Powerful aftershock hits Papua New Guinea a week after deadly quake

The Gobe production facility for the PNG LNG plant

The Gobe production facility which feeds PNG LNG

A new quake struck the country of Papua New Guinea Tuesday (early Wednesday morning local time), just two weeks after a stronger tremor in the same region killed dozens of people and caused millions of dollars in damage.

Local media outlets reported the death toll from the original quake had risen to 75, after government officials said previously that 55 people had been killed.

Johnny Blades has more.

There were no immediate reports of damage from the magnitude 6.7 tremor, which struck shortly after midnight on Wednesday morning local time.

James Komengi, a United Church project officer, speaking from Tari, the capital of quake-affected Hela province, said his church's assessment and response centre had counted up to 67 deaths in that province alone.

Foreign Affairs Minister Winston Peters says New Zealand will make a further deployment of aid to Papua New Guinea to help with the emergency response following the 7.5 magnitude natural disaster last Monday.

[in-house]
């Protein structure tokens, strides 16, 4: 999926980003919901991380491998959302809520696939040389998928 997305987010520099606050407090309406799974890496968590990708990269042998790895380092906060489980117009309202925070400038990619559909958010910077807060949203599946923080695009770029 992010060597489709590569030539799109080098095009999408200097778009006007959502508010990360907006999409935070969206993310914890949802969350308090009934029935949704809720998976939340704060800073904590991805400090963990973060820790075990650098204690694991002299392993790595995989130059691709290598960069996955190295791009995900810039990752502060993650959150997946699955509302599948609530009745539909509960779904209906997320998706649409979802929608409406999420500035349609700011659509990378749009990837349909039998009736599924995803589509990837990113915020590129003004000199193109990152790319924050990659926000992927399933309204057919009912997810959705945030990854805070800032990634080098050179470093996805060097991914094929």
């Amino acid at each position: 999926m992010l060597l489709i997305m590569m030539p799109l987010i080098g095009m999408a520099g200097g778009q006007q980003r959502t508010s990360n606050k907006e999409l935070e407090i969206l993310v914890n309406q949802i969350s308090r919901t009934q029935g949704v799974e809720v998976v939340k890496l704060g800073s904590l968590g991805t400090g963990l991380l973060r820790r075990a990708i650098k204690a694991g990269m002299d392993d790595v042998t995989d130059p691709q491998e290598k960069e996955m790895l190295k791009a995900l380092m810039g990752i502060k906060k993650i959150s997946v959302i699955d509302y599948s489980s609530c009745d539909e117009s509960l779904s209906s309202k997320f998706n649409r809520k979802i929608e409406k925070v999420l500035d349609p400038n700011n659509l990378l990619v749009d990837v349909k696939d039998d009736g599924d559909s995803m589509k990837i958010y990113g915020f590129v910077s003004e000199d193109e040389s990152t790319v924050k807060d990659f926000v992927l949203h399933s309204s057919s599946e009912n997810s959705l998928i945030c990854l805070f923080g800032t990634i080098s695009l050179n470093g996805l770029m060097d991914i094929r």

"Mothers and children are so traumatized".

Aid efforts are being hampered as rescue workers struggle to reach the highlands area as many roads are either badly damaged or blocked. "Every little movement scares them".

The International Red Cross warned the situation could deteriorate if heavy rains hit the region.

The Australian and New Zealand defence forces have began delivering aid, while the China Red Cross and Beijing have pledged financial assistance, according to the PNG Post-Courier.

Drinking water supplies are also still under threat in many areas, as the quake damaged water infrastructure and mudslides contaminated other sources.

"Compounding the fallout was an announcement on Monday that the impoverished country's biggest-ever development €" the PNG LNG project operated by USA energy giant ExxonMobil €" will be offline for up to eight weeks as the quake-hit facilities undergo repairs.

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